15th January 2013

Some promising application markets for semiconductor biz in 2013

Communication and Consumer Electronics appear as the most promising application market segments for 2013. And within that, portability and wireless connectivity are set to be the main growth drivers for the semiconductor industry.

The other promising markets for 2013 are automotive and medical.

Portability has brought in an increasing importance of power management. Demand for power efficient and high performance solutions in portable devices will continue driving the need for power management ICs - and these represent a significant part of revenues from analog IC vendors.

The rapid growth of wireless applications and the incorporation of computing into communications (e.g. smartphones) and vice versa (e.g. media tablets) is likely to continue in 2013. While smartphones have been the main growth driver in the wireless application, the market also includes all semiconductor content needed for communication infrastructure, equipment etc. The proliferation of 4G, an increasing use of fibre coupled with an increasing data traffic need will catalyse this application market segment. In addition, semiconductors have proliferated beyond the traditional wireless and computing applications, e.g. mobile commerce.

The rise of M2M communications/Internet of things will also provide long term opportunities for wireless communication chip makers. These will span a broad range of applications across automotive, industrial etc. Intelligent, connected, and energy-efficient systems (with sensors and motors being wirelessly connected) will continue leading to higher semiconductor content.

The increasing sophistication of the mobile devices has led to not only increasing semiconductor content but also its varied usage. The traditional content of baseband and RF has morphed into multicore application processors, connectivity supporting various spectrum bands, sophisticated graphics and video, touchscreen displays etc. And the tidings will cascade across the complete semiconductor supply chain supporting these applications. This includes market for components like sensors, displays, power management, MEMs etc.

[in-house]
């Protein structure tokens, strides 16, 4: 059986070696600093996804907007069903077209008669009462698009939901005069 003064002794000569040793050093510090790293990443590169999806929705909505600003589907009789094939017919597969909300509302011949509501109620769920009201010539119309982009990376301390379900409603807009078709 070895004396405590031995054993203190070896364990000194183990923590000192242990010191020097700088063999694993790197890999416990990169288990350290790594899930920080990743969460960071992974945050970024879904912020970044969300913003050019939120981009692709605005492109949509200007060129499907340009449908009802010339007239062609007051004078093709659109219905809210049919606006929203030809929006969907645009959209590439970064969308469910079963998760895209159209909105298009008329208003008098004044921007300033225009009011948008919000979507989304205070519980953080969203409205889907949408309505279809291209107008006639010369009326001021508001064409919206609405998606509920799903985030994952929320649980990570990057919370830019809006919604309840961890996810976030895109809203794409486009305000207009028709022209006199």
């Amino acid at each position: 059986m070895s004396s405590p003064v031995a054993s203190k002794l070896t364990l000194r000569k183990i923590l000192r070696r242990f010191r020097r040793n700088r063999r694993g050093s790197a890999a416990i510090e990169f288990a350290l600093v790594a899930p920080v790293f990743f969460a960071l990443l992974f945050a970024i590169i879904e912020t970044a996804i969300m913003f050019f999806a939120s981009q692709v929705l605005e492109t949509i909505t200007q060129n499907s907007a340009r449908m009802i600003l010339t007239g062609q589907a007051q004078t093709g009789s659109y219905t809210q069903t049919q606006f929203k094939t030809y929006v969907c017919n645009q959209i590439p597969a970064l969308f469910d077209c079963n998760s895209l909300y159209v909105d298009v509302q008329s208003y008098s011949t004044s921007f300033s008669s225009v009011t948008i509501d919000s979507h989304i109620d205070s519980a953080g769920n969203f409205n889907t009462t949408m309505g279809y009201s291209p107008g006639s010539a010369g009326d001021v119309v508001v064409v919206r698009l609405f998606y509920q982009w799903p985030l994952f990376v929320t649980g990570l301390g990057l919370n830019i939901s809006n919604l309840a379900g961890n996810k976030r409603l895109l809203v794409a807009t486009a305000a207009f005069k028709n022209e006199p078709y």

2013 will also see MEMS becoming a part of mainstream semiconductor content. From gyroscopes, accelerometers, and microphones, they are finding an increased penetration into devices spanning multiple industries and applications – consumer electronics, mobile devices, medical, automotive, aerospace etc. Its growth will be seen through an increased on board processing and integrated and self-contained sensing units.

On sensors, Internet of things is also likely to drive a huge market for low power, cost sensitive sensors. Innovations here are also reshaping the medical imaging industry. While this market is currently evolving, the emerging technologies and products in this space are likely to go main stream with a high potential.

Medical electronics is another promising market for semiconductor. The increasing aging population, increased life-span and various life style related illnesses are spurring the demand here. Medical devices now warrant small and smarter technologies – coupled with wireless connectivity.

Automotive has also seen an increasing amount of electronics. Automotive infotainment, safety, fuel efficiency and enhanced features is making this application market very promising for semiconductor content

posted in Semiconductor, Business, Forecasts, Analog, Automotive | 0 Comments

21st October 2009

Who drives the car??

Read an interesting article in the latest edition (Oct 26) of Fortune magazine. It is “An App store for autos?” written by Michael V. Copeland.

Michael writes that car’s dashboards should take a cue from iPhone. Car is the ultimate mobile device and automakers need to start acting more like consumer electronics companies if they do not want to cede one of their last great opportunities to Apple, RIM or Google. It would be interesting to have car appropriate applications, something akin to iTunes??

In fact, the writer talks about a driver less car – a team of computer scientists in Stanford University were given a Passat Wagon by Volswagen and they turned it into a driver less car – done by a series of sensors, navigation system and programming.

Reminds me of a management workshop which I attended more than a decade back while I was working with STMicro. The facilitator was talking about the various gizmos in the futuristic car when some one popped the question: Amongst all these gizmos and entertainment, who drives the car?? Well, the answer’s here now!!

posted in Business, Automotive | 0 Comments

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